JERUSALEM, Israel – Researchers at Hebrew University have discovered a new way to detect underground land mines with a combination of fluorescent bacteria and lasers.
The new detection method has worldwide implications, since millions of mines buried underground have injured nearly a half million people in 70 countries and still maim or injure at least 15,000 people each year.
Current technology for uncovering landmines is mostly unchanged since World War II and involves high risk for detection teams.
Israeli researchers experimented with bacteria surrounded by polymeric beads, engineered to give off a fluorescent signal when they contact explosive vapors from underground land mines. The mines emit small amounts of explosive vapor into the ground above them.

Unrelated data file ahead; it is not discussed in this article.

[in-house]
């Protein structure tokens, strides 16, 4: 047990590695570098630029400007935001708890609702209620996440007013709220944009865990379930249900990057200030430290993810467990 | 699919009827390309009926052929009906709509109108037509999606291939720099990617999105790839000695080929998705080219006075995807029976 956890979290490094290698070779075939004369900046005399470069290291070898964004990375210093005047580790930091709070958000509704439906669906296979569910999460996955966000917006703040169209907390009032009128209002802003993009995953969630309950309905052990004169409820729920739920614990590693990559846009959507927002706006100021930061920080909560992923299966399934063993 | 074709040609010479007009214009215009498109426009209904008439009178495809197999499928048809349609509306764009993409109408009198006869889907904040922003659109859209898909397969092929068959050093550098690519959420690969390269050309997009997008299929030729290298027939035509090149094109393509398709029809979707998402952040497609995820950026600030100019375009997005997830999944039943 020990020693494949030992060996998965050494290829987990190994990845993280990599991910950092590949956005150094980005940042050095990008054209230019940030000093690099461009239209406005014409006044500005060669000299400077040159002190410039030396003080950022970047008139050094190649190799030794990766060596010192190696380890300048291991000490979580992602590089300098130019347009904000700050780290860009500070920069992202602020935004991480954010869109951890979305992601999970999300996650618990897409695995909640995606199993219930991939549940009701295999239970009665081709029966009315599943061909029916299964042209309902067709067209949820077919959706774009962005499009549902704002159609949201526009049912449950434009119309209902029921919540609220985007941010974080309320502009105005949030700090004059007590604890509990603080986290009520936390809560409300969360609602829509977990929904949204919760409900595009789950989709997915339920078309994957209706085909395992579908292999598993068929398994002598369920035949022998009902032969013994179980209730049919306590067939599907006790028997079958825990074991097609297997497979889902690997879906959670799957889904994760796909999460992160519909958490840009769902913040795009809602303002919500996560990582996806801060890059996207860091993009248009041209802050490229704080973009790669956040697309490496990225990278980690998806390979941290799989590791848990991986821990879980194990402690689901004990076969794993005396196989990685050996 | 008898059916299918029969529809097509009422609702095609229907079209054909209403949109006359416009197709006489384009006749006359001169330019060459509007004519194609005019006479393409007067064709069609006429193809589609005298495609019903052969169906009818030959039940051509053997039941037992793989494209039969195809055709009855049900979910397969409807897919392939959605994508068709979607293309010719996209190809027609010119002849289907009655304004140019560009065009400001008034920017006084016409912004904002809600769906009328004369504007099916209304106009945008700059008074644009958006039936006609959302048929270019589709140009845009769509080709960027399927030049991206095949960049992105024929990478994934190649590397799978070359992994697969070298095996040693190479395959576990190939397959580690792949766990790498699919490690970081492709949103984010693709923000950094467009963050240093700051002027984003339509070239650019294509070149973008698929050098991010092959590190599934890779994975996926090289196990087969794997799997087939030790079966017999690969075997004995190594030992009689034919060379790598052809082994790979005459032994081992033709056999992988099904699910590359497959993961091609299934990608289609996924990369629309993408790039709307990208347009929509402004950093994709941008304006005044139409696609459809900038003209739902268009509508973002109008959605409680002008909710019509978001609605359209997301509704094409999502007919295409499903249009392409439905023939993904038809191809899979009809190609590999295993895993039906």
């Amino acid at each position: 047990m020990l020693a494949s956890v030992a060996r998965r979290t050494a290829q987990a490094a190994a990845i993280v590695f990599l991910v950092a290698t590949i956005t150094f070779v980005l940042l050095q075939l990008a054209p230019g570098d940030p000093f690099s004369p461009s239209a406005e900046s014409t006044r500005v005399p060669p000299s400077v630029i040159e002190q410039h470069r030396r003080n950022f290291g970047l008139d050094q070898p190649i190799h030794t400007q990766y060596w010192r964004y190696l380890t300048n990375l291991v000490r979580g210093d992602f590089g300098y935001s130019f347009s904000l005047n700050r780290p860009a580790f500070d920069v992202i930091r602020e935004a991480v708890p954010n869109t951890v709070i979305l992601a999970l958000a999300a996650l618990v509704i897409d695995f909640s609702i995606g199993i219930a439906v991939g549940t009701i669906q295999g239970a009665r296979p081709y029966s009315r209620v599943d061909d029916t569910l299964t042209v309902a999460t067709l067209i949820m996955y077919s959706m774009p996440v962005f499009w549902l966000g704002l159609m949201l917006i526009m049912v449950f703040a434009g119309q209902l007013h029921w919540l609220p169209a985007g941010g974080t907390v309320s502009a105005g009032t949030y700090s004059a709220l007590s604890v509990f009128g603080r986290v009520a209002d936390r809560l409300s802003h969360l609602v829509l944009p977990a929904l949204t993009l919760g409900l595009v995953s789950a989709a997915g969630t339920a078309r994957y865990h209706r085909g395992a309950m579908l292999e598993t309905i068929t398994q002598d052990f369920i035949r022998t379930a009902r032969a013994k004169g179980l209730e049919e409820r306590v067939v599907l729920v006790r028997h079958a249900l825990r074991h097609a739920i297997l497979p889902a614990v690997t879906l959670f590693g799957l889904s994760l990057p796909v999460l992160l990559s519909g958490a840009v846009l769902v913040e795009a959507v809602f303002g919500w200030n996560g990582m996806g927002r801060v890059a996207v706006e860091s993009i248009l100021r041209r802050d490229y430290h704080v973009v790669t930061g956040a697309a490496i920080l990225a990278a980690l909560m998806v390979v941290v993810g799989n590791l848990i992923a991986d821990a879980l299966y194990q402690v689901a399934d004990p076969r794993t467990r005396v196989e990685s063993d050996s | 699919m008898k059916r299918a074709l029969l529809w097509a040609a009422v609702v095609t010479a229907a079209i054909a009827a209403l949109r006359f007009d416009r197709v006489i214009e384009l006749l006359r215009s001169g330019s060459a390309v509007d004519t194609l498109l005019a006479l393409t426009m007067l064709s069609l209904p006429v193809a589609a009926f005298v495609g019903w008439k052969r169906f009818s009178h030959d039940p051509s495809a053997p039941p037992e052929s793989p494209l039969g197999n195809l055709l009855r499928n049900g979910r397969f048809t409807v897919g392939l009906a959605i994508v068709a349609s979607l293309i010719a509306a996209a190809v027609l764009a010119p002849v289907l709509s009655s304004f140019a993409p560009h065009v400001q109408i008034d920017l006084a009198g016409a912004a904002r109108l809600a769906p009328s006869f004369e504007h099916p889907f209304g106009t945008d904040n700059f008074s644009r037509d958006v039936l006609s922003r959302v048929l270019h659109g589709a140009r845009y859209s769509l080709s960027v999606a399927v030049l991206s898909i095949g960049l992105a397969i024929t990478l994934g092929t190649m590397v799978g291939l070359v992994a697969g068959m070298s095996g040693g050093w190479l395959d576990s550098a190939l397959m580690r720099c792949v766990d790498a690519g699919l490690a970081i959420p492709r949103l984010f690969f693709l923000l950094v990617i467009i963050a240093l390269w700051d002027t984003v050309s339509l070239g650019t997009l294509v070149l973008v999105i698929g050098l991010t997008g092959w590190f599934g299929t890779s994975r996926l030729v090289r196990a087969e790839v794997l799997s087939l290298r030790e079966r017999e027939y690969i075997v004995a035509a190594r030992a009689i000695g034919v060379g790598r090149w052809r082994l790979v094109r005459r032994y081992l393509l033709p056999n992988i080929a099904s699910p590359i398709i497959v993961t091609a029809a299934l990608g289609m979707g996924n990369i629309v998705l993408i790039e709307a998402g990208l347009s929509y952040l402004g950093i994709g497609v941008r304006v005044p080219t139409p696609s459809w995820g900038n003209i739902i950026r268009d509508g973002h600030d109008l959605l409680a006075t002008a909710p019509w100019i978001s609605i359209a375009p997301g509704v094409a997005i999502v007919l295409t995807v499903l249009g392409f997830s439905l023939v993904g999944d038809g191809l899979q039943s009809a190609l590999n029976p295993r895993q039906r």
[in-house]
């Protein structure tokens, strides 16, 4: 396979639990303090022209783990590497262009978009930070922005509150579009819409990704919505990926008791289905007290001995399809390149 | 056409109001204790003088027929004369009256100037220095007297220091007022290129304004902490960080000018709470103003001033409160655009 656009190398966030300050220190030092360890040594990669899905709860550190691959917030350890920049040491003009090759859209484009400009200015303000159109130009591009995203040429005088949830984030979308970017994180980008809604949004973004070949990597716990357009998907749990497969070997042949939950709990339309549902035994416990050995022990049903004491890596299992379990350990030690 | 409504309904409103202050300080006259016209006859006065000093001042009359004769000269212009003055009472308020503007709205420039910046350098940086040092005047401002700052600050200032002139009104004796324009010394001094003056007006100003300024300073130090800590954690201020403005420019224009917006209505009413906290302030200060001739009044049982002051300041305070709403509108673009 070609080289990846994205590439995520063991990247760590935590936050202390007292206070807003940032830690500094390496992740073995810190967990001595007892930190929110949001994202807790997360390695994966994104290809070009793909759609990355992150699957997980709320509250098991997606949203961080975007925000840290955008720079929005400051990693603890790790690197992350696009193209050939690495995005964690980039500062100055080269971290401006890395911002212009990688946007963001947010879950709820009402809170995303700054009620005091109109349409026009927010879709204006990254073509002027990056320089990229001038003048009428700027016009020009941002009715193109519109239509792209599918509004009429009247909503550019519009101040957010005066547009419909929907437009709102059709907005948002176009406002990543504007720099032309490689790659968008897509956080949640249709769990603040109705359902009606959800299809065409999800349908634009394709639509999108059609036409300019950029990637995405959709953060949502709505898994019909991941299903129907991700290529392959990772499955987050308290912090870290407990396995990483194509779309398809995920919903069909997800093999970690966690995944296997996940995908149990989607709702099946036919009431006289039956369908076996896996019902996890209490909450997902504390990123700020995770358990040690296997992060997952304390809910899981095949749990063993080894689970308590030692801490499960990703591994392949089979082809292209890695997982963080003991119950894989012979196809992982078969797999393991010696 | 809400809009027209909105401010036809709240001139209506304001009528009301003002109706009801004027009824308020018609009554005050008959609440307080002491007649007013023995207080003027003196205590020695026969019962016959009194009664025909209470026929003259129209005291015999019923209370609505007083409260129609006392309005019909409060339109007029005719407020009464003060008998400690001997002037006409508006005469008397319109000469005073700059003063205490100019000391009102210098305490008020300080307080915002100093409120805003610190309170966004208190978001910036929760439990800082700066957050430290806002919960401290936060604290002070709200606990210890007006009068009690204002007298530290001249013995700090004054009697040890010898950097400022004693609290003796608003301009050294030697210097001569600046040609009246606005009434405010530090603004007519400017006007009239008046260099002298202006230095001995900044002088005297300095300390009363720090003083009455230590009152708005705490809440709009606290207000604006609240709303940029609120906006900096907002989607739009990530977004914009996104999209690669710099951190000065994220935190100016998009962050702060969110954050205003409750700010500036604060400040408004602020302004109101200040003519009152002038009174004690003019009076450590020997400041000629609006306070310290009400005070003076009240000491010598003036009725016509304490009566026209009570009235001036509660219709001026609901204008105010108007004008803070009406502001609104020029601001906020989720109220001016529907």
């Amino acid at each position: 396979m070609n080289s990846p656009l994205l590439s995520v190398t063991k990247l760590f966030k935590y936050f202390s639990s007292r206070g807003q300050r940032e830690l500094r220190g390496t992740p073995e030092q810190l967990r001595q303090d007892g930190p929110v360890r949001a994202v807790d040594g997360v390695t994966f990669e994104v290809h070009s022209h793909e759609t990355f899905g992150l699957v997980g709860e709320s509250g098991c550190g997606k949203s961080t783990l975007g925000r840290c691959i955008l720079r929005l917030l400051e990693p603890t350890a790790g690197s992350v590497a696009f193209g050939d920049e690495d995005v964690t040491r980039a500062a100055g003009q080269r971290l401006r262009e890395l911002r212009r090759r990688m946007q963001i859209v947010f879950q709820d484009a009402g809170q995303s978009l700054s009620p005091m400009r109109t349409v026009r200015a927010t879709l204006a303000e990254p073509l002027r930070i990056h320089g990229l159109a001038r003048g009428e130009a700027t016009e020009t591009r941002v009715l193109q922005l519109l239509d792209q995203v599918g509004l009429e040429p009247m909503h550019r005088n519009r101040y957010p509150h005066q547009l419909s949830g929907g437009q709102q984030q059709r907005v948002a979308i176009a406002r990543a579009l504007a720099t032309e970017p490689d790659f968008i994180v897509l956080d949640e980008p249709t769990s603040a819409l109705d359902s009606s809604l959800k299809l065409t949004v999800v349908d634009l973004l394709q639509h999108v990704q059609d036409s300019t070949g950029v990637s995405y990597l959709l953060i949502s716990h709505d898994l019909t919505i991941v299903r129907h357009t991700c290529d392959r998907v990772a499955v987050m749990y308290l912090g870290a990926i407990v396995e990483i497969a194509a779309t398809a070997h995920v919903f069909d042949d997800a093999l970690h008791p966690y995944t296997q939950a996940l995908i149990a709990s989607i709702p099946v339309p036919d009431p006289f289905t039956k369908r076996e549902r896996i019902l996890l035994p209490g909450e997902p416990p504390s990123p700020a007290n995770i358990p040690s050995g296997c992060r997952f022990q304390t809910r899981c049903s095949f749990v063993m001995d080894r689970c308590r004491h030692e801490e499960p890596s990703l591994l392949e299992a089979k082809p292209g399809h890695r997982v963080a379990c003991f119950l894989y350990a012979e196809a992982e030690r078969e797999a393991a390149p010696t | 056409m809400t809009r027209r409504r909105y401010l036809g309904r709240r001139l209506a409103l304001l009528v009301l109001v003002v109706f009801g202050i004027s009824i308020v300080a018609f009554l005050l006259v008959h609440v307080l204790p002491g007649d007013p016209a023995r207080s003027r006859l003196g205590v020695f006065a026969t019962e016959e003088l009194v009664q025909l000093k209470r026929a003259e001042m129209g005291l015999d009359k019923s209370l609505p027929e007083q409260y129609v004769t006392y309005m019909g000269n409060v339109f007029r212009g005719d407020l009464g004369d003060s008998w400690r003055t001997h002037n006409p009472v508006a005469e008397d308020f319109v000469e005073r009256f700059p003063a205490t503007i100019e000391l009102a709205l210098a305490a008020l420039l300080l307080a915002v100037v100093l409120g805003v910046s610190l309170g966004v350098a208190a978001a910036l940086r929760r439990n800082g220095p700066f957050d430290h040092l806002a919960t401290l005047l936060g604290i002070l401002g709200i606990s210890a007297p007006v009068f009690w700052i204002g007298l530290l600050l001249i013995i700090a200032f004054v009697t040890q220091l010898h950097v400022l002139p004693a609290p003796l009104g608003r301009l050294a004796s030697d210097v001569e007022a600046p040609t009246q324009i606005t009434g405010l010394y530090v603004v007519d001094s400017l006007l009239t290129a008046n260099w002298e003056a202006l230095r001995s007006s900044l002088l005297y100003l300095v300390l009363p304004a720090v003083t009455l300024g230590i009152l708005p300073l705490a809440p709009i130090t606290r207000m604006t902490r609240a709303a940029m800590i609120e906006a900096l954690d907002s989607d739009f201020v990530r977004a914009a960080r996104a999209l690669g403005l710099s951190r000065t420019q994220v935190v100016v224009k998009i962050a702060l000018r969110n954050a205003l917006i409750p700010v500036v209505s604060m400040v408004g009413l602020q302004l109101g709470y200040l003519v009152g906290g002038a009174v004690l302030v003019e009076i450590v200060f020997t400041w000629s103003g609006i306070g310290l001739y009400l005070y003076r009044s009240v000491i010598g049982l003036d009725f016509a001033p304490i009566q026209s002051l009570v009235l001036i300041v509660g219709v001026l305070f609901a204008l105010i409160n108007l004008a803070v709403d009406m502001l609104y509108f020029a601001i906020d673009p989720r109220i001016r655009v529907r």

When laser-based scanners searched for the fluorescent bacteria on a test field where real underground mines were buried, the mines' locations were identified.
"Our field data show that engineered biosensors may be useful in a land-mine detection system," Prof. Shimshon Belkin, who headed the experiment, said in a statement. But he cautioned that "several challenges need to be overcome, such as enhancing the sensitivity and stability of the sensor bacteria, improving scanning speeds to discover large areas, and making the scanning apparatus more compact so that it can be used on board a light unmanned aircraft or drone."